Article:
The claimed damage is more than 34 times the current market capitalization of Dogecoin of $ 7.5 billion and almost three times the market capitalization of ATH of $ 88.68 billion in mid-2021. Filed in New York District Court by IT lawyer Evan Spencer Law on Thursday, the class action lawsuit alleges that Musk "used his pedestal as the richest man in the world to manage and manipulate Dogecoin's pyramid scheme for profit, exposure and entertainment."
In the motion, prosecutor Keith Johnson, a U.S. citizen, alleges that Musk and his corporations were "unjustly enriched" by $ 86 billion as a result of wire fraud, gambling, fraudulent advertising, deceptive practices and other illegal behavior.
Johnson claims he and others lost approximately $ 86 billion in a class-action lawsuit between May 2021 and June 2022 and seeks that figure in monetary damages along with another $ 172 billion in damages and compensation.
In January, Musk announced that his electric vehicle company Tesla would accept Dogecoin as a means of payment. In May, he announced that payments by Dogecoin would also be accepted by his space research company SpaceX. The lawsuit also seeks a law declaring Dogecoin trading gambling within New York and alleges that Musk and his companies violated state and federal gambling laws.
The law also seeks to ban Musk and his companies, as well as all other unlicensed professionals, from advertising, marketing, or promoting Dogecoin in the future.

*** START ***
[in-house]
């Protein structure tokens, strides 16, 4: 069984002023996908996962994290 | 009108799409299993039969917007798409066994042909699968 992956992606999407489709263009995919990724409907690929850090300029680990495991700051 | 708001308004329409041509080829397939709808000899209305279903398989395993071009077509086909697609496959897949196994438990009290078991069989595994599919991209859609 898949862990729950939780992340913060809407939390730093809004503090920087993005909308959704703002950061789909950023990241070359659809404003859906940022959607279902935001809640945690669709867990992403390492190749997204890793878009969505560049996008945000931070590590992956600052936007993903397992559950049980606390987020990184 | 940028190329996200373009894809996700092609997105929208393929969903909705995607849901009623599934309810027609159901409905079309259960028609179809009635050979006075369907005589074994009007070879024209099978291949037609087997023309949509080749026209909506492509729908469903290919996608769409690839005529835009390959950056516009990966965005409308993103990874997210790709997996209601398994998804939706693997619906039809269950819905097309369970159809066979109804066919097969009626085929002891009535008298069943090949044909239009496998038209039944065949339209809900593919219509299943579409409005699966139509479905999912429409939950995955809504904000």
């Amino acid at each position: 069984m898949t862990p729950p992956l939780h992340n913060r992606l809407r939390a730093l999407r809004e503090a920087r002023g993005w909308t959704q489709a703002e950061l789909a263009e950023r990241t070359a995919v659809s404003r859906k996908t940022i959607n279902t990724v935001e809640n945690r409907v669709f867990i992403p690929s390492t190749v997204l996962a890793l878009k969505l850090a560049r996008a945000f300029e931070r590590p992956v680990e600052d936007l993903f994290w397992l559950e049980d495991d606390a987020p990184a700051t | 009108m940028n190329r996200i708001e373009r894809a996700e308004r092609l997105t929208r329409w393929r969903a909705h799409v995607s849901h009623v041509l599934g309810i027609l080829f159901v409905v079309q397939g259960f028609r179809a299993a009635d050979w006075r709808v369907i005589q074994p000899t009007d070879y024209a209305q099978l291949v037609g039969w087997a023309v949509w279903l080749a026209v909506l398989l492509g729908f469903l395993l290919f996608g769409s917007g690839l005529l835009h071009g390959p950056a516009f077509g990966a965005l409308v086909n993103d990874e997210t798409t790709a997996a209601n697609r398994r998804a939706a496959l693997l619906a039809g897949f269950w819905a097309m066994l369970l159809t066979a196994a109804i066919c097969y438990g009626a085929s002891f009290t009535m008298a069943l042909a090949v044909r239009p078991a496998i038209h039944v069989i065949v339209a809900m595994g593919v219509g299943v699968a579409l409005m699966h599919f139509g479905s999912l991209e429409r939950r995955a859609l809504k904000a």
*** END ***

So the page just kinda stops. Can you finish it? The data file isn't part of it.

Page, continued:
How did the crypto community react?
In short, the crypto community ridiculed the lawsuit.
Dogecoin creator Shibetoshi Nakamoto, whose tweet was cited in the lawsuit as supporting evidence, called the lawsuit "very stupid" on Twitter on Thursday, but admitted that cryptocurrency trading is not much different from gambling.
Rahul Sood, CEO and co-founder of Irreverent Labs, which develops blockchain games, called it a "stupid class action lawsuit." “It’s amazing that someone in the U.S. could have filed such a stupid class action lawsuit.
All these guys knew what they were getting into. Funny. ” Ron Coleman, a litigation partner and partner in the Dhillon Law Group with 196,000 followers on Twitter, responded to the tweet, noting that “anyone can say anything in a lawsuit”.